The man, with a dishevelled appearance, was spotted by two locals on Thursday when his 24-foot fibreglass boat with propellerless engines washed up on to the reef at Ebon Atoll, after floating more than 12,500 kilometres (8,000 miles) from Mexico.
“His condition isn’t good, but he’s getting better,” Ola Fjeldstad, a Norwegian anthropology student doing research on Ebon, told AFP by telephone. “He has a long beard and hair.”
Fjeldstad said that the castaway, who was clad only in a pair of ragged underpants, claims to have left Mexico for Salvador in September 2012 with a companion, who died at sea several months ago.
The man, who speaks only Spanish, was able to provide merely sketchy details of his survival, but said his name was Jose Ivan.
“The boat is really scratched up and looks like it has been in the water for a long time,” said the researcher.
Ivan appears to have survived by eating turtles, birds and fish and by drinking turtle blood when there was no rain.
He caught the animals with his bare hands as there was no fishing gear on board the boat. There was a turtle on the boat when it landed at Ebon.
Perhaps surprisingly, Ivan’s story is not an anomaly and there have been various tales of survival in the vast Pacific.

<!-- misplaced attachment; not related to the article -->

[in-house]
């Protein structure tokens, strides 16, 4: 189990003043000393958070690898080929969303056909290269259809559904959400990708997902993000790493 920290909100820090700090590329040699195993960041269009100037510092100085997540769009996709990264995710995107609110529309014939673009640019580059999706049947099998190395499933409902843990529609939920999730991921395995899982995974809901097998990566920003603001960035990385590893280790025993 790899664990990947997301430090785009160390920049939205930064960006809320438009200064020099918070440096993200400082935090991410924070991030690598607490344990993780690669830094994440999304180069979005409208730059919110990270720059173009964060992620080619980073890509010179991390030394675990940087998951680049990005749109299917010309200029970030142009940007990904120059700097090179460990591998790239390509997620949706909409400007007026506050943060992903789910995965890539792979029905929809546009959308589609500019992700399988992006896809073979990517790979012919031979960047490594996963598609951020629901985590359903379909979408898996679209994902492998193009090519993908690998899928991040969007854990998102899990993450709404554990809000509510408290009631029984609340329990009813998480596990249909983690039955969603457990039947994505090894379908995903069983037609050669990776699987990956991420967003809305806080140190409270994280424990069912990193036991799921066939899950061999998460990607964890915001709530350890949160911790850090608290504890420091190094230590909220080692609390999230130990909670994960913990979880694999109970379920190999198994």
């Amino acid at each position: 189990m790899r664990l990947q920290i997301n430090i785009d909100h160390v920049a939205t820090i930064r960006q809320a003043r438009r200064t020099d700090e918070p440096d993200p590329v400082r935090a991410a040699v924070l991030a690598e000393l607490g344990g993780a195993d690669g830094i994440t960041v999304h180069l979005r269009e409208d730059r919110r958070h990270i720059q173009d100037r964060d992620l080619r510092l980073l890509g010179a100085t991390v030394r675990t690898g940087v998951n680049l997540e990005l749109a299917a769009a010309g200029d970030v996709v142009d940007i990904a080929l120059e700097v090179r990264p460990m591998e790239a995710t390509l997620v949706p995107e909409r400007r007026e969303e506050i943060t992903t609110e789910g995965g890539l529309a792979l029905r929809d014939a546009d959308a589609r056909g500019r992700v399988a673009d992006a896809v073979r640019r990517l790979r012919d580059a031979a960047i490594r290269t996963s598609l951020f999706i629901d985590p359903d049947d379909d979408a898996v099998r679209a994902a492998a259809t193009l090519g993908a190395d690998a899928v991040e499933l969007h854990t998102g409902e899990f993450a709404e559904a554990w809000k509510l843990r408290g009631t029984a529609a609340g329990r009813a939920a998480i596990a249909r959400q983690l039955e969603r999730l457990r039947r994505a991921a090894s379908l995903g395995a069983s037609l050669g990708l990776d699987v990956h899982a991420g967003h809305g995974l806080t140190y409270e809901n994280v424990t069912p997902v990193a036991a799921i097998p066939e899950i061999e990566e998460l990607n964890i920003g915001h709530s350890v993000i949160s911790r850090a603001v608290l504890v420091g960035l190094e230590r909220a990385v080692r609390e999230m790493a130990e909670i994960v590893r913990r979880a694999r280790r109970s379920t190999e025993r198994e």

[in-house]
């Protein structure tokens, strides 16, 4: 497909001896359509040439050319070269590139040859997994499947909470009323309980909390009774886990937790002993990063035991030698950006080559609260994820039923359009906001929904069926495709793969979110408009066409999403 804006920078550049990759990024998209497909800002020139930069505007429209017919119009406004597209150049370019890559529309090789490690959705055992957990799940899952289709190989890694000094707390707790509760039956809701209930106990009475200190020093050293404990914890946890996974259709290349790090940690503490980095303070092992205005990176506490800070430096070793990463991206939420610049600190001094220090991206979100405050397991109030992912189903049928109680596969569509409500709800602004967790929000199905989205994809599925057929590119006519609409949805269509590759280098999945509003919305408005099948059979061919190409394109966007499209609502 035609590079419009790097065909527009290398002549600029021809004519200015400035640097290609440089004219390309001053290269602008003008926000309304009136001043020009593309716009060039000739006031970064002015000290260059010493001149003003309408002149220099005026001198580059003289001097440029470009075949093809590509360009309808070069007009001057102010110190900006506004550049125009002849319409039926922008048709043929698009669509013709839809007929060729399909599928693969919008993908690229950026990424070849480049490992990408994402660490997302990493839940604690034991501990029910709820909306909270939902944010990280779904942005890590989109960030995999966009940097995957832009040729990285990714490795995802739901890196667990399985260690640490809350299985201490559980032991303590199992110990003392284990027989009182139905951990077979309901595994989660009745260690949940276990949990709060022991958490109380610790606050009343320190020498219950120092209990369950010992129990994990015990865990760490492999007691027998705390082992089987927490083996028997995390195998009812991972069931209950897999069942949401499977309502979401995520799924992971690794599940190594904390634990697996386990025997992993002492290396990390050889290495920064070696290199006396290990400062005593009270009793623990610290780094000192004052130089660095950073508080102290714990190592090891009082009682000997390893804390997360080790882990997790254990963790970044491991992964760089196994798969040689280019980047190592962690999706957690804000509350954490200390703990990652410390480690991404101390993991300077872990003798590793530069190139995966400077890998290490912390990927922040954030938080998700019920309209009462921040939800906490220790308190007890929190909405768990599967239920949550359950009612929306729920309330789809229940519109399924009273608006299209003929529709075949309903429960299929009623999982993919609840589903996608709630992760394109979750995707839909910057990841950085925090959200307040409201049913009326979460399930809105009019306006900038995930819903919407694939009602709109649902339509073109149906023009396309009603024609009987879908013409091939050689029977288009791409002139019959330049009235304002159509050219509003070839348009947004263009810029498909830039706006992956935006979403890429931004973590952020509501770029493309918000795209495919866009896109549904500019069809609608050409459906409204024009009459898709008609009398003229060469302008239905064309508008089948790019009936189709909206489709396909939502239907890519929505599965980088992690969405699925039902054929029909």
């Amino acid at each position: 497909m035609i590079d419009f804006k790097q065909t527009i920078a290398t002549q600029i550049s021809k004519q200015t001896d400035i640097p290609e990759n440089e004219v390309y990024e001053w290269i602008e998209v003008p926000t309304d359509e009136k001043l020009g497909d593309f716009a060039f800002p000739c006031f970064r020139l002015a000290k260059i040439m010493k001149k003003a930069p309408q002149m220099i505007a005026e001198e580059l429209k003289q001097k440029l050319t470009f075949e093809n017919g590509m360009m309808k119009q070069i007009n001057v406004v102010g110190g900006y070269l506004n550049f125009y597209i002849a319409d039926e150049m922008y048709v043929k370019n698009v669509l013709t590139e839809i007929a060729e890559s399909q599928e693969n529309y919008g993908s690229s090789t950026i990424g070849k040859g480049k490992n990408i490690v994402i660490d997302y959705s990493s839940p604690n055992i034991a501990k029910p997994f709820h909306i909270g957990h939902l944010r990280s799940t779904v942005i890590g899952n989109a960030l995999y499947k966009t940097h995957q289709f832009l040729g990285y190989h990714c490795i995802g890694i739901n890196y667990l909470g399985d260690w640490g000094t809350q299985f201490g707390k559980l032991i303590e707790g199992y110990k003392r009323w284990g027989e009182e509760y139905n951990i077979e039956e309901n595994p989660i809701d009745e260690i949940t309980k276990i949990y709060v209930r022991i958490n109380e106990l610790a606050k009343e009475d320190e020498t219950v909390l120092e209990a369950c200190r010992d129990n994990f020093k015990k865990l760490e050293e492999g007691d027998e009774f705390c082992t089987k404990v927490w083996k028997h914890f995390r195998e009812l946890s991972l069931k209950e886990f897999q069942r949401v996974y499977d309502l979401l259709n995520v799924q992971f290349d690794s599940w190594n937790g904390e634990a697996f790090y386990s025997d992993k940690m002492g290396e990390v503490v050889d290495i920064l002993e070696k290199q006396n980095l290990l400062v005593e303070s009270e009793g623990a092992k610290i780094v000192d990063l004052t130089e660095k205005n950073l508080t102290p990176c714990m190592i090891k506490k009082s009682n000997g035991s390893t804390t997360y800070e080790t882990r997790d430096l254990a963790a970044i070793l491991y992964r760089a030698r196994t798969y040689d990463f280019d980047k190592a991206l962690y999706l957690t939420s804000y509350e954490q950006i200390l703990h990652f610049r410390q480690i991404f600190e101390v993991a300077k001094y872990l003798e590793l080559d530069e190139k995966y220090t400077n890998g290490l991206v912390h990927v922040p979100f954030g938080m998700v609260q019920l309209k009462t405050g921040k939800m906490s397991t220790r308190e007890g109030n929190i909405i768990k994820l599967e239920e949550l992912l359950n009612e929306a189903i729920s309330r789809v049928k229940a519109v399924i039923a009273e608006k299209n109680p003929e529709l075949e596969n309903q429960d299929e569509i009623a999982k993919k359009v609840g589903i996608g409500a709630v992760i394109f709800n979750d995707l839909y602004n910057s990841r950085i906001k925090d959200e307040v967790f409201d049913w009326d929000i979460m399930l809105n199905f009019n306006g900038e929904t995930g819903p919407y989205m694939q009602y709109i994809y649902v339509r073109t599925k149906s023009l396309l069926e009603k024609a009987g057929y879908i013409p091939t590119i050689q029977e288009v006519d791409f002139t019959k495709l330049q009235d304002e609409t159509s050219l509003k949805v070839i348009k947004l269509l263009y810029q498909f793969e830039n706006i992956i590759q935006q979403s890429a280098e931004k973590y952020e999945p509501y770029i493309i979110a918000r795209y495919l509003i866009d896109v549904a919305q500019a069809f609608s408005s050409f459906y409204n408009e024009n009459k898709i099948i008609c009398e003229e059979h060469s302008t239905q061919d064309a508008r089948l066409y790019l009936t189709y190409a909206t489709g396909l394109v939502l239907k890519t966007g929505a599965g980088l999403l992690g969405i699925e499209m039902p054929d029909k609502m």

In 2006, three Mexicans made international headlines when they were discovered drifting in their boat in the middle of the ocean, nine months after setting out on a shark-fishing expedition.
And in 1992, two fishermen from Kiribati were at sea for 177 days before coming ashore in Samoa.
Fictional tales of survival have also captured the public imagination in recent years. Yann Martel’s best-selling 2001 novel, Life of Pi, tells the story of an Indian boy cast adrift in the Pacific after a shipwreck that claims the lives of his family and, in 2000, Tom Hanks played a man stranded on an uninhabited Pacific island in the film Castaway.
According to Fjeldstad, the Marshall islanders who discovered Ivan took him to the main island on the atoll to meet Mayor Ione de Brum, who put in a call to the Ministry of Foreign Affairs in Majuro.
Officials at the Foreign Ministry said on Friday they were waiting to get more details and for the man to be brought to Majuro, AFP reported.
The government has only one plane that can land at Ebon, but it is currently down for maintenance and is not expected to return to service until Tuesday at the earliest. Officials are considering sending a boat to pick up Ivan.
He’s staying at the local council house and a family is feeding him,” said Fjeldstad, who added that the man had a basic health check and was found to have low blood pressure.
However, he did not appear to have any life-threatening illness and was able to walk with the aid of men on the island.
“We’ve been giving him a lot of water, and he’s gaining strength,” said the Norwegian.
SOURCE: THE INDEPENDENT UK
Categories: Europe and Australia